For quantitative analysis of atherosclerotic lesion coverage, euthanized mice were perfused with saline, and the aorta was isolated from the heart to the iliac bifurcation by severing of the minor branching arteries and dissection of the adventitia. After 24 hours of fixation with 10% buffered formalin, the aorta was opened longitudinally and pinned down on black wax. Lipids were stained with oil red O, and photographs were taken. The percentage of aorta stained with oil red O was determined by image analysis software (Image Pro Plus).
For histological analysis, the mice were perfused and fixed in zinc-Tris fixative. Paraffin-embedded sections were stained with Masson’s trichrome. Macrophages were immunohistochemically stained with MAC-2 antibody (clone M3/38 from Cedar lane Laboratories Limited) counterstained with Verhoeff elastic stain. T lymphocytes were immunohistochemically stained with rat CD3 antibody (clone CD3–12, Serotec). Lesion thickness and area occupied by macrophages were determined with Image Pro Plus software.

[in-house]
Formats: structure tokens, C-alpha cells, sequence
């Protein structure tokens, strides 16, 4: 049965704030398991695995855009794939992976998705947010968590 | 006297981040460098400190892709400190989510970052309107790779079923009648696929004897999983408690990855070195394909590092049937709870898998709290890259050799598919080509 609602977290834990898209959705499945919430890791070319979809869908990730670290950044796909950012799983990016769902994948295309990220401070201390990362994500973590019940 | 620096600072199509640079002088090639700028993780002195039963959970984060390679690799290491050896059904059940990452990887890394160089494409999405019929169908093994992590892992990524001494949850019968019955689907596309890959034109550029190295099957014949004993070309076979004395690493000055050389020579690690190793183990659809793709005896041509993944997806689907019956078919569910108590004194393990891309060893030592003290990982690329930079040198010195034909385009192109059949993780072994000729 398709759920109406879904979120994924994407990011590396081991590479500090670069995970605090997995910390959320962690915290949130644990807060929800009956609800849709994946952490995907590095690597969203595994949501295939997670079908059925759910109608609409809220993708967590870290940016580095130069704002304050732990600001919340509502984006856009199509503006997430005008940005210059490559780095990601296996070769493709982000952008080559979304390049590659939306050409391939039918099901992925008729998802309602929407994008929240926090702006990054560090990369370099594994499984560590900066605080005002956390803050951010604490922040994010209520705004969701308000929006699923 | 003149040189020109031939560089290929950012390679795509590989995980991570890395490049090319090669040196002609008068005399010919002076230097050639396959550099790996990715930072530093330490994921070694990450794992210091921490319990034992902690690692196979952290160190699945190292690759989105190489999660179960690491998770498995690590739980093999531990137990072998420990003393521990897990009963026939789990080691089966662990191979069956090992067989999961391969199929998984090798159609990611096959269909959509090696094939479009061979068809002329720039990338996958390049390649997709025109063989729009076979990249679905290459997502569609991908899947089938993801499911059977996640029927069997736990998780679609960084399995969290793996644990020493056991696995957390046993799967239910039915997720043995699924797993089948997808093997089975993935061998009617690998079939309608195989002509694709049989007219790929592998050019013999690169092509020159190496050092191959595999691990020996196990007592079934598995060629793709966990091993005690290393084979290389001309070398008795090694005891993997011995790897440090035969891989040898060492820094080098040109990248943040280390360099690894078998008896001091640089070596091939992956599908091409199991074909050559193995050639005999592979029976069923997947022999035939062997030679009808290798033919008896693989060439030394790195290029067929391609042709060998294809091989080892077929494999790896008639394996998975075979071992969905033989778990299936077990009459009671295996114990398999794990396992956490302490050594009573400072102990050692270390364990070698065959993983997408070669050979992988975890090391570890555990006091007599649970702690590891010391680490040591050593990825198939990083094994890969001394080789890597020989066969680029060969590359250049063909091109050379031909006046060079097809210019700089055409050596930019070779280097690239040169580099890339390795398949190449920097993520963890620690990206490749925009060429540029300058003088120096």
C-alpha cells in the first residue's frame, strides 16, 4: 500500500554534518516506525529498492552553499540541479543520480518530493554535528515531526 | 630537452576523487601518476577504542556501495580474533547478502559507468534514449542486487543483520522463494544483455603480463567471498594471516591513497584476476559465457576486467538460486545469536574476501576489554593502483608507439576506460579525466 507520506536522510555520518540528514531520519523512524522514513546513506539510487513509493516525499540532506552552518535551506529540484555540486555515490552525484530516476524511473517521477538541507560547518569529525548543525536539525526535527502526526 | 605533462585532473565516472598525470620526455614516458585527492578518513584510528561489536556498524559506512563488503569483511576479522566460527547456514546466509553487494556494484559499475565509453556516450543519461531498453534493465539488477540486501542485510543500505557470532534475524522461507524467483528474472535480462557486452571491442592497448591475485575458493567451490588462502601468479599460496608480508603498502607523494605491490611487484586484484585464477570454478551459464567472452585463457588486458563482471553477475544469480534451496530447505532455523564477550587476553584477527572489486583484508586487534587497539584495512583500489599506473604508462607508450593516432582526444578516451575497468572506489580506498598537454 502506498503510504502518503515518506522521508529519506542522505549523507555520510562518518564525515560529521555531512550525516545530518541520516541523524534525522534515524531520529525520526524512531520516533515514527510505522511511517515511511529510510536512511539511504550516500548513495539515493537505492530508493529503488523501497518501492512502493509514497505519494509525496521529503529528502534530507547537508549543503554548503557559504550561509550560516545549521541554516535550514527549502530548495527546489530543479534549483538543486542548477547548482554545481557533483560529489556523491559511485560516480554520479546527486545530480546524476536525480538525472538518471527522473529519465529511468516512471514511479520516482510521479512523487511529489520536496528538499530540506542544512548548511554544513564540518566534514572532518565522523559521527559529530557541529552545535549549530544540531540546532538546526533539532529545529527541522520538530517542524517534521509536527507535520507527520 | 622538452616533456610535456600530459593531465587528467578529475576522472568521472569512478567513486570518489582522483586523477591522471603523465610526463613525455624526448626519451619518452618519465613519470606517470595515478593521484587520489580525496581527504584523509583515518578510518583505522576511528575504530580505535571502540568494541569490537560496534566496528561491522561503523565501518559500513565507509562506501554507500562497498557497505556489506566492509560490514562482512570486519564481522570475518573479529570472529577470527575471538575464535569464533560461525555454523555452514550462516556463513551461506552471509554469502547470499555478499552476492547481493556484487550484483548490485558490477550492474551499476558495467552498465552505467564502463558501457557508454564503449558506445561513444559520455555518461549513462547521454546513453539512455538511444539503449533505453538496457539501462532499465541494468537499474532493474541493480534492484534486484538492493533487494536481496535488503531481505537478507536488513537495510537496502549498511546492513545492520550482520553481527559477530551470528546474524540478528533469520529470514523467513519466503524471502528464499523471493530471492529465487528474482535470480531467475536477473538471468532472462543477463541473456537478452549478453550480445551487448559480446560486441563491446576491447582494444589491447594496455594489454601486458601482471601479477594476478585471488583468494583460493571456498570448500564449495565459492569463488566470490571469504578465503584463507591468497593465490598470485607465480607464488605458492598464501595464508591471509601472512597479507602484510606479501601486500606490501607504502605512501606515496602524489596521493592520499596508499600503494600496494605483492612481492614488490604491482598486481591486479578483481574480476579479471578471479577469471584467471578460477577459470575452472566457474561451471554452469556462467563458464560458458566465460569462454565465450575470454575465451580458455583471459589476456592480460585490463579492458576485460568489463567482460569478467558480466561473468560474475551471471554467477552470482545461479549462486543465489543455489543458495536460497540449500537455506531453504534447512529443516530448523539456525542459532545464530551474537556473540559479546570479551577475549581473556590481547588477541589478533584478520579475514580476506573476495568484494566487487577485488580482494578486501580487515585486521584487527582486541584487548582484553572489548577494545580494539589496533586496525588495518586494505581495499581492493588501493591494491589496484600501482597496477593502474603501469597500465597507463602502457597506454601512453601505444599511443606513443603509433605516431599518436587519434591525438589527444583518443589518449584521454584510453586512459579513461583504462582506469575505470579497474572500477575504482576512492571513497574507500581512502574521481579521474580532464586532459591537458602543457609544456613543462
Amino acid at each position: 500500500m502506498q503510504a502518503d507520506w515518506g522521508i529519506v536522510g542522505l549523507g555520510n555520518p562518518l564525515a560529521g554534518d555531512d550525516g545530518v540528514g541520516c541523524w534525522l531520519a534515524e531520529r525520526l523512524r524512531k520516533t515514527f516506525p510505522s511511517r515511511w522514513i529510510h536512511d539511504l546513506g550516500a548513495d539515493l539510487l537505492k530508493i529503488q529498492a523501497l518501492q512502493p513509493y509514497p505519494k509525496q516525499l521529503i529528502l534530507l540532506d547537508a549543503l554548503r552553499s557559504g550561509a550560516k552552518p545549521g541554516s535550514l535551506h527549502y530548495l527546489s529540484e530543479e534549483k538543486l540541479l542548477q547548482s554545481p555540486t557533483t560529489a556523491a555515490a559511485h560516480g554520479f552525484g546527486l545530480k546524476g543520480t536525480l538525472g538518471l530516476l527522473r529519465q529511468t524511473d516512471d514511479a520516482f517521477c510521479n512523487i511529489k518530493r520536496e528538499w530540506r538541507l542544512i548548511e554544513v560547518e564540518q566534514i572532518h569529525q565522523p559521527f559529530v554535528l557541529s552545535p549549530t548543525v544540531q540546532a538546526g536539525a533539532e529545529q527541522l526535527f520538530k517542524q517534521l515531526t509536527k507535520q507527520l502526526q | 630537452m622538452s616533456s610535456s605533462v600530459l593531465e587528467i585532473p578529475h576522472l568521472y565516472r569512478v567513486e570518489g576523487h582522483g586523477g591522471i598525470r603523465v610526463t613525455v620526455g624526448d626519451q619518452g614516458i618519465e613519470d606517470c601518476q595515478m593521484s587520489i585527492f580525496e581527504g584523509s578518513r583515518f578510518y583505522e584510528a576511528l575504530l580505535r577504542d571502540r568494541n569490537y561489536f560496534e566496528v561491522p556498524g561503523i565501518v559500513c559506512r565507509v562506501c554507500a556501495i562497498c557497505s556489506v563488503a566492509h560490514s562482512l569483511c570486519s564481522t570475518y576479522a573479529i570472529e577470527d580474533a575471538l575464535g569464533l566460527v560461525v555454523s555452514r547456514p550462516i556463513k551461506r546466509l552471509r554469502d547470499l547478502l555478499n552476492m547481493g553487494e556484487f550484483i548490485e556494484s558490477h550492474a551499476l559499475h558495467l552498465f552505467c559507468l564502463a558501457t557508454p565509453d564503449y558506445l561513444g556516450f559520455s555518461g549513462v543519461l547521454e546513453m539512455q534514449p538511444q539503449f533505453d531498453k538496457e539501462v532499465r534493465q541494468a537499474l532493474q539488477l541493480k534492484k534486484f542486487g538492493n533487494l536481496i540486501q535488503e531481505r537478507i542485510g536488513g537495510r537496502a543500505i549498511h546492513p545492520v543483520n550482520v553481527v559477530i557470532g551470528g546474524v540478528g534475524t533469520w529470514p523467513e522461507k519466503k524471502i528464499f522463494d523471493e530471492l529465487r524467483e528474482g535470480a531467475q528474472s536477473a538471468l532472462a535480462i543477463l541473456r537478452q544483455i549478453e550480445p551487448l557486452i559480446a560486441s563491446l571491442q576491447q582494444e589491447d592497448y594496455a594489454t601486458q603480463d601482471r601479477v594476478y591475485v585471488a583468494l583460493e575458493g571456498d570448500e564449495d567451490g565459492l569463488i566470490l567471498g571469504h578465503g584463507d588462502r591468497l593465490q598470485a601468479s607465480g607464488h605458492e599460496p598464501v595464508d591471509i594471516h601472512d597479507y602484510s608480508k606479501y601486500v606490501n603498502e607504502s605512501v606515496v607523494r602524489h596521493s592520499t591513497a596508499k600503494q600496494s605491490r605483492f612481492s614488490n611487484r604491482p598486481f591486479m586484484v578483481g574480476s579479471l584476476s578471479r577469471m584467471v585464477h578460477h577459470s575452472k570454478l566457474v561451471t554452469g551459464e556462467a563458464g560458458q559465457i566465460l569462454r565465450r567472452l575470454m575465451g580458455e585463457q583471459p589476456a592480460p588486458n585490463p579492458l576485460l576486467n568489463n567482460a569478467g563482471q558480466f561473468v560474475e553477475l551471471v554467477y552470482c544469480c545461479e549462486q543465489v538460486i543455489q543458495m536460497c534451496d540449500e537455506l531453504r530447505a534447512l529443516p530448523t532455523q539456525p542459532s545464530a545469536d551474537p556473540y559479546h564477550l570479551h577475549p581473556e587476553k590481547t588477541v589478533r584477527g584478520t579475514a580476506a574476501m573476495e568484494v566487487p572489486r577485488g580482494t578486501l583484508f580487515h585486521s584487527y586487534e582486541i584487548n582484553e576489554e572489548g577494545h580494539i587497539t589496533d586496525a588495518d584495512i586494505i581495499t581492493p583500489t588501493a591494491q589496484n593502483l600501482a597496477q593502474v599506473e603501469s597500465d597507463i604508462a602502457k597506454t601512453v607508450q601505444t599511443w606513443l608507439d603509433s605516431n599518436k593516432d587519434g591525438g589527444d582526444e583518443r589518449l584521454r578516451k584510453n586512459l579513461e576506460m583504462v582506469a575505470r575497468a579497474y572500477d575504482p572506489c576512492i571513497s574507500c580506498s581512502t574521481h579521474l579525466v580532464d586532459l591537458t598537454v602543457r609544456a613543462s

Results are expressed as mean±SEM. Comparisons among several groups were determined by 1-way ANOVA with Dunnett’s post hoc analysis using PRISM 2.01. If a significant difference was found among groups, distribution-free multiple comparisons were performed to find significance among groups. When SEMs were unequal, a nonparametric test (Mann-Whitney) was used to calculate the level of significance. Results were considered significant at P<0.05.
SPT Gene Expression and Enzyme Activity